From the collection of Della Murad.

The Kawa was donated by Bahi Hami Bagi Jaff. The rest of the costume was worn by Della Murad’s mother.

Worn in 30s, 40s, 50s – everyday outfit.

Baggy trousers (Awal-krass) are worn under the dress (Krass). The trousers are made from any thick fabric, printed or plain. The Awal-krass shown here is made from a pink, plain shiny fabric called Surma. A thin slip (Jear-krass) made of cotton is worn over the baggy trousers. It is usually black or white.

The dress (krass) is made from a fabric called Krnak and can also have pink flowers instead of the blue shown. The coat (Kawa) is made of a fabric called Xamak, a thin cotton fabric. It would be padded with cotton and worn in winter. The corners of the coat would be lifted and placed in the pockets when the wearer was doing domestic work – both for ease of movement and to protect the garment.

The shawl (Dassmal) is a triangle shape and is made from a soft net. It is attached in the middle at the back to a hat. The hat (Fessa) was decorated with coins and fringing (called Gulang or Qazzaz). This would be attached to different fabrics (such as Sarkayi or an embroidered net fabric) and would be wrapped around the face until secure. The headpiece is then tied at the back with long strings. On each side of the hat are Lagera – two gold strands made from coins. At the front of the hat is a Parwana, a piece of gold jewellery designed by the Kurdish Jews from the region. The necklace is called Lulow-Zengir. It is a long thin gold chain, decorated with small gold bars and stones. It is worn across the body.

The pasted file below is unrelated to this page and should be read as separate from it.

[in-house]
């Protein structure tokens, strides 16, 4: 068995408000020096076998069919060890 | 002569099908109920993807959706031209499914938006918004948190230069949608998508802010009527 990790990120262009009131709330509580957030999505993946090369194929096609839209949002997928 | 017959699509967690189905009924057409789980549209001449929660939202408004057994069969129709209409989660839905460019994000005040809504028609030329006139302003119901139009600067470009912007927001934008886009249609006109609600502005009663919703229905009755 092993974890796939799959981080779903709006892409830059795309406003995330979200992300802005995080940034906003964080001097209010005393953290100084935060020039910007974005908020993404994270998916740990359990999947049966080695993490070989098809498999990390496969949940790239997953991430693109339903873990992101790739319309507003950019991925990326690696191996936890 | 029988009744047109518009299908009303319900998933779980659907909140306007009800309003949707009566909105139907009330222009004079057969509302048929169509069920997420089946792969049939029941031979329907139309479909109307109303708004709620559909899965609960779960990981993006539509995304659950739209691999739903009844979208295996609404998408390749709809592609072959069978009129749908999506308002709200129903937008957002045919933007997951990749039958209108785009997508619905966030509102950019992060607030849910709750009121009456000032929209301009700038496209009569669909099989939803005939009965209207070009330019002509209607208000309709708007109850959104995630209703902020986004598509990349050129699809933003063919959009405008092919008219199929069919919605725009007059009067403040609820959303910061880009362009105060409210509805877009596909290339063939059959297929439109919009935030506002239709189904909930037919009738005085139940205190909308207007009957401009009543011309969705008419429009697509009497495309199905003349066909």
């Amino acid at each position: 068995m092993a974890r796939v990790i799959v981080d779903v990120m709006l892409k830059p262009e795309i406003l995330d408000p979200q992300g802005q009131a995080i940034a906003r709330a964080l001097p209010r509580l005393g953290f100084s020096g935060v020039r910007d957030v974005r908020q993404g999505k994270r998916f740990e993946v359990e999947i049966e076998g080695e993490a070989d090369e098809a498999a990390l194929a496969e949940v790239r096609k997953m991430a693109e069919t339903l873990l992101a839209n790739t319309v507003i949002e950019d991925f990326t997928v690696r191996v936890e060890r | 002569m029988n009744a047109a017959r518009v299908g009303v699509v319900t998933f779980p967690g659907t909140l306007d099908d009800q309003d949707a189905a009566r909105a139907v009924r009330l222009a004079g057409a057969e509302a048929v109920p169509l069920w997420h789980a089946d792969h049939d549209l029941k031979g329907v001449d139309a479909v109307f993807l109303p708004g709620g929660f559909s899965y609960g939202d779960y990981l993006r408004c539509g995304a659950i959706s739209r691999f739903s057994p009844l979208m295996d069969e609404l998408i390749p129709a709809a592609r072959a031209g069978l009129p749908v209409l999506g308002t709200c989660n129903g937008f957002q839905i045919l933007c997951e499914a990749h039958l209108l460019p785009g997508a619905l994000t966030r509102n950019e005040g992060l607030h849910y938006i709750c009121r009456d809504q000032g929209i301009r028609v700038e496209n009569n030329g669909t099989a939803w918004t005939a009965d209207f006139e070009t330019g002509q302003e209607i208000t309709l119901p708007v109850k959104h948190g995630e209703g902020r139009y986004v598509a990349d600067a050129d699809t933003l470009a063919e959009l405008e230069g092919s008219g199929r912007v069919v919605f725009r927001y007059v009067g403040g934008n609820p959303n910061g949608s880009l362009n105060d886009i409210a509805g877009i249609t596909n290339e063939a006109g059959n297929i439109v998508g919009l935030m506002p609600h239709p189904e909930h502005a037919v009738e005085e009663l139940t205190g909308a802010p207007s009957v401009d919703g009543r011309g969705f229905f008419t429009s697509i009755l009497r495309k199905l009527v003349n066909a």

The belt is called Peshtweni-Lira. Made from Ottoman Lira, the number of coins used would depend on the size of the wearer (see jewellery section). At the centre of the belt is large circular piece decorated with semi precious stones and three dangling lira.

The bracelets (Bazani kurdi) are worn by all women in Kurdistan and can be either silver or gold.

Location Description

Near the border of Iran and Iraq. Place where most noble men and women from Kurdistan came from (e.g. Habsa Xani Naqib – opened the first school for girls in the area).